Holistic Body Work

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What is Holistic Body Work?

Holistic body work is manual (hands-on) work that can be applied in a variety of different ways to treat the whole of the body. How it's delivered is based on how the therapist has been trained and what your body needs to heal. While a specific local area may be problematic for you, your therapist may find issues elsewhere that require attention to restore overall balance and health. Read below to see some examples of what may be included in a session.

What Type of Body Work Do We Do?

Soft Tissue Work

While Dr. Patty does not do formal massage therapy sessions, soft tissue work is frequently a part of treatments. With a background as a Physical Therapist specializing in manual orthopedic based treatments for over 15 years, there can be a good deal of benefit in specific work locally for different issues you may be dealing with. Dr. Patty also integrates soft tissue work into more systemic treatments, trying to influence more than just local areas. Treatment on certain parts of the spine may help relax the autonomic system or help restore function at the GI system for example.

Visceral Manipulation

The organs play a vital role in our overall health and well-being. They are commonly overlooked and can lead to a plethora of problems. Visceral manipulation is a gentle approach to awakening and restoring the mobility and motility of the organs to help rebalance the whole of the system. This has been an incredibly valuable addition to our holistic manual work, potentially assisting in chronic, stubborn issues that may be residing in our organs (whether it be physical or emotional). Find more detail: here.

Joint Mobilization

Dr. Patty has worked with joint mobility throughout her career and continues to incorporate specific mobility work whether to help a local issue, to calm down the autonomic system, or to have a secondary effect on the organs or other areas of the body that may benefit from treatment. 

Trigger Point Release

Trigger Point Release is considered a type of soft tissue mobilization that applies graded pressure to an area of built up tension (the trigger point). Like all of our other techniques, this can be used to assist with a local dysfunction, referred pain patterns, or systemic issues, influencing our organs.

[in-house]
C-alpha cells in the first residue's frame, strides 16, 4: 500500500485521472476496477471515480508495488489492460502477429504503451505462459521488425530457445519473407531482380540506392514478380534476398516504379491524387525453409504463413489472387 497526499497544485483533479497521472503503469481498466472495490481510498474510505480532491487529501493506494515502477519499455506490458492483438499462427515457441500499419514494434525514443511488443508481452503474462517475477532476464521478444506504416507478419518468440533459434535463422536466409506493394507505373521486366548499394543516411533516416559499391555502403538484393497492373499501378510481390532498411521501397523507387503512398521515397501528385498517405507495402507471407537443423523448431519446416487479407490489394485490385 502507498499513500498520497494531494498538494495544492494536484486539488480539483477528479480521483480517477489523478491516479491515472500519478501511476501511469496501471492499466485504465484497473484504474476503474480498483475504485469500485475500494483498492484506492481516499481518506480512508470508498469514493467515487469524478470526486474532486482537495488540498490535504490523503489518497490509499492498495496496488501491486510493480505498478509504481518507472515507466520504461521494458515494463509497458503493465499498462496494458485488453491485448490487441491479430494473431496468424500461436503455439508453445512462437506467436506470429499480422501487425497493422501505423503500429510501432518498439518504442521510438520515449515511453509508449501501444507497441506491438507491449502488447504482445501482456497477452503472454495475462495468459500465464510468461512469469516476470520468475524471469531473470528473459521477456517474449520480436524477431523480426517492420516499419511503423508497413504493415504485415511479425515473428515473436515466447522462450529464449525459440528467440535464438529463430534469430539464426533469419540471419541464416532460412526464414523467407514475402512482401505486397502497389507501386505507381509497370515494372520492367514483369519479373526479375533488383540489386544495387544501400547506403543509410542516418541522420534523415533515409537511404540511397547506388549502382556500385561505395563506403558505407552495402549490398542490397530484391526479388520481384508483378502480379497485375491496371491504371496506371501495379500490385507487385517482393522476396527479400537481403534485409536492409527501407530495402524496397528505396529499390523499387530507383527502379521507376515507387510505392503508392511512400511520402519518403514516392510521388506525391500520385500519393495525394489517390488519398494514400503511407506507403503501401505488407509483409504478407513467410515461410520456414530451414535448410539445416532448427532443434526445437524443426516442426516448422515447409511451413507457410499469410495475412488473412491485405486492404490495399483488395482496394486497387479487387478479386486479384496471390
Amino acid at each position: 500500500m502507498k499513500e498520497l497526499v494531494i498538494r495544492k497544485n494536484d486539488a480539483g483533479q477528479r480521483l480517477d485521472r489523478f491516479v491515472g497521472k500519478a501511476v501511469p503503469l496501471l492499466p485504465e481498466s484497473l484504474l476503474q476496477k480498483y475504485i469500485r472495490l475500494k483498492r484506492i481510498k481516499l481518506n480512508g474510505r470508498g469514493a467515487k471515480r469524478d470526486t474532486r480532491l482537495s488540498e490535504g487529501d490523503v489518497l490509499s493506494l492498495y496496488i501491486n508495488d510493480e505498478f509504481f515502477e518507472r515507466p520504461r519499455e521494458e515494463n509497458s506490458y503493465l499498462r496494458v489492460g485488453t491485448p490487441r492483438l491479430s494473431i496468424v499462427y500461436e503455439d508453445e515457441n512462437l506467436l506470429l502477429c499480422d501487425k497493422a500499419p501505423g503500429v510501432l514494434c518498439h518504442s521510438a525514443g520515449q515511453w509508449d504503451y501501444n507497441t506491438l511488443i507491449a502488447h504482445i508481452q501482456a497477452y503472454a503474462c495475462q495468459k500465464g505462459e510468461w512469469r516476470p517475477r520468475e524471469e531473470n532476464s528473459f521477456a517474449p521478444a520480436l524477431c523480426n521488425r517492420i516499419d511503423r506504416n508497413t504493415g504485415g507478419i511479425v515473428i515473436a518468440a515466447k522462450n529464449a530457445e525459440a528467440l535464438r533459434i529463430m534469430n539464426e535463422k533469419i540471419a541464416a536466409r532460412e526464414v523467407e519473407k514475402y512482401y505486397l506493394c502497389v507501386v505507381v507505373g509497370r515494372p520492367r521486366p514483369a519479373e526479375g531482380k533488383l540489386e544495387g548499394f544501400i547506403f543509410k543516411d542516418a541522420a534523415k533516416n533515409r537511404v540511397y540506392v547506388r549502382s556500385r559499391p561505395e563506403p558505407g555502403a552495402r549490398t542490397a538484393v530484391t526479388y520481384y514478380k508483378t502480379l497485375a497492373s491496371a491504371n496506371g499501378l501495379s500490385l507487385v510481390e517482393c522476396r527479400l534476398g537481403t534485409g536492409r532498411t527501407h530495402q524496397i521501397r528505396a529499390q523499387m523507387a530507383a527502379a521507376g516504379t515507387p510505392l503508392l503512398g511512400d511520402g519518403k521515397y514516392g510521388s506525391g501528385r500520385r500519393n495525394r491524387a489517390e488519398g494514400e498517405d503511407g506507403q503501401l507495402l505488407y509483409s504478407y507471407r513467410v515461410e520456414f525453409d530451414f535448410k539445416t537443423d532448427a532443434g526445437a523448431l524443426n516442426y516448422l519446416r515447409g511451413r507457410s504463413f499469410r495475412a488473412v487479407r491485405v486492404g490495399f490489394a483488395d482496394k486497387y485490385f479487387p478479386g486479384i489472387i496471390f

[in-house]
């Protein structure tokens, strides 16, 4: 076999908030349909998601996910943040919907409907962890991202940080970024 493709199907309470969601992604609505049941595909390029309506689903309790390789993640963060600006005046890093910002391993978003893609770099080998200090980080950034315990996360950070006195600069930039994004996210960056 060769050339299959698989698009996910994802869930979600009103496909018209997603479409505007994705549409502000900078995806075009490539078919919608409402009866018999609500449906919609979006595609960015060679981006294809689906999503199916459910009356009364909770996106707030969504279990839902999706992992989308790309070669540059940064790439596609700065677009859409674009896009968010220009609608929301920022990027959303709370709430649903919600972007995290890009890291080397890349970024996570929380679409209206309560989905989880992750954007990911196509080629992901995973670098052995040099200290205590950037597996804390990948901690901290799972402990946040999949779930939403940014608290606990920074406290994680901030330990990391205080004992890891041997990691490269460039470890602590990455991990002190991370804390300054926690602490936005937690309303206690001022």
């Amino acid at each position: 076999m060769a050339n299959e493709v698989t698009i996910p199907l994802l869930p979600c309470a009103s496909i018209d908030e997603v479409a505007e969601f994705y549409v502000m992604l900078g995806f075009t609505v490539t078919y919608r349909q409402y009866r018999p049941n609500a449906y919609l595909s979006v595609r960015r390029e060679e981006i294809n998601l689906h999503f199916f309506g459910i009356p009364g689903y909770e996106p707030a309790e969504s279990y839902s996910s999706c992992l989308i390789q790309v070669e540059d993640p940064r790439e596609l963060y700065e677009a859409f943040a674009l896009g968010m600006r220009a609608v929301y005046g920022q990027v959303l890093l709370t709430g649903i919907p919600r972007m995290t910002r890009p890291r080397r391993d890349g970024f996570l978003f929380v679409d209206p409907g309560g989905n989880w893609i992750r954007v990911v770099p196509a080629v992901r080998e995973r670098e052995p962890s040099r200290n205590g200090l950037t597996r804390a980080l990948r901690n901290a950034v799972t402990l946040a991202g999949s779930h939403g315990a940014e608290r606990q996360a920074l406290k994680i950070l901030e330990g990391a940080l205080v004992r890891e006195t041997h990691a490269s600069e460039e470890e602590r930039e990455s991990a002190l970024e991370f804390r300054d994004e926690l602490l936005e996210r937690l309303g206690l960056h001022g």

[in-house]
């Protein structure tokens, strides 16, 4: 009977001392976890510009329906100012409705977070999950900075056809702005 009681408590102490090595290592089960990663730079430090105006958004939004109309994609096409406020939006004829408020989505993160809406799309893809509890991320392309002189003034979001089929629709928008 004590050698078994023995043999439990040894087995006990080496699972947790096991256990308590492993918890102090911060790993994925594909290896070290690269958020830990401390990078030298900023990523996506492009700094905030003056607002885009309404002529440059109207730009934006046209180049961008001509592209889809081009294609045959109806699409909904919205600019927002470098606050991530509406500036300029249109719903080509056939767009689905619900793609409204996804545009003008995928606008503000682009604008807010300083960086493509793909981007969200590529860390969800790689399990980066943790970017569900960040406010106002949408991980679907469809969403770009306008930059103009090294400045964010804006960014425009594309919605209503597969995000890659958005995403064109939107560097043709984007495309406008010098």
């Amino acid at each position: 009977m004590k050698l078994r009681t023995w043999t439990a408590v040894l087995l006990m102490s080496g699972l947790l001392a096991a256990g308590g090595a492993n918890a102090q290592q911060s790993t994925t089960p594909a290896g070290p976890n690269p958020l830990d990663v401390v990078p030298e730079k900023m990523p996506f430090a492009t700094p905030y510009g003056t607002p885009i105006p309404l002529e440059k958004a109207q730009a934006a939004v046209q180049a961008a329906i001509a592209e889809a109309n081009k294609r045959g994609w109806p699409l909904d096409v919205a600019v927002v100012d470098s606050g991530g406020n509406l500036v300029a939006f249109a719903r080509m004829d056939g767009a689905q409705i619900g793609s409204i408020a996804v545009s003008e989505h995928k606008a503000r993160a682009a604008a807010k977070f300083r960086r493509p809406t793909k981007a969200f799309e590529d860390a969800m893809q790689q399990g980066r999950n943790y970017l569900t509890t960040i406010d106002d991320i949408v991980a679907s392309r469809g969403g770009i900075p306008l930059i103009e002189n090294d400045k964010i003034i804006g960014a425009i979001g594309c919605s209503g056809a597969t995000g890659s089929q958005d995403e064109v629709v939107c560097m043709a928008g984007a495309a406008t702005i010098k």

Diaphragm and Breath Work

An often overlooked, yet highly beneficial area to explore, working with the diaphragm can help in a number of conditions. It is common to find dysfunction here for many different reasons, but rarely do we explore this in our standard medical approach. Dr. Patty addresses the diaphragm through hands-on manual techniques, visceral manipulation approaches, instrument assisted soft tissue mobilization, and guided breath exercises. Exploration of our diaphragm function is not only valuable for those with chronic conditions, but highly recommended for our athletes as well.

Cranial Electrotherapy

Cranial Electrotherapy Stimulation (CES) is pulsed, low-intensity current applied to the earlobes or scalp. It has been shown in an fMRI study to decreases cortical activity. Cerebral spinal fluid studies show it increases serotonin and beta-endorphins in the central nervous system. Quantitative EEG reports show it decreases (deep sleep) delta waves and increases alpha waves, associated with meditation and first-stage sleep. Application of this microcurrent can lead to a sense of alert but calm energy, clearheadedness, and wellbeing. We use this within our office in our work with the autonomic system.

Upper Cervical Proprioception Therapy (available after our move July 2020)

Chronic neck pain and headaches can manifest from underlying chronic injuries or hypermobility disorders. Using gentle approaches through home exercise programs, in office gentle postural techniques as needed, and our head-mounted laser for proprioceptive exercises, we can work to fine tune the upper cervical area in attempt to reduce symptoms.

Vestibular and Oculomotor Therapy (coming Fall 2020)

When dealing with our body's systems, issues can arise anywhere. In dealing with our clients with EDS, we may see vestibular issues from central involvement (commonly from the autonomic system or upper cervical instability) or secondary oculomotor impairments that can cause a variety of frustrating symptoms including dizziness, poor coordination and proprioception, headaches, difficulty concentrating, etc. We offer investigation and treatment for those dealing with these issues.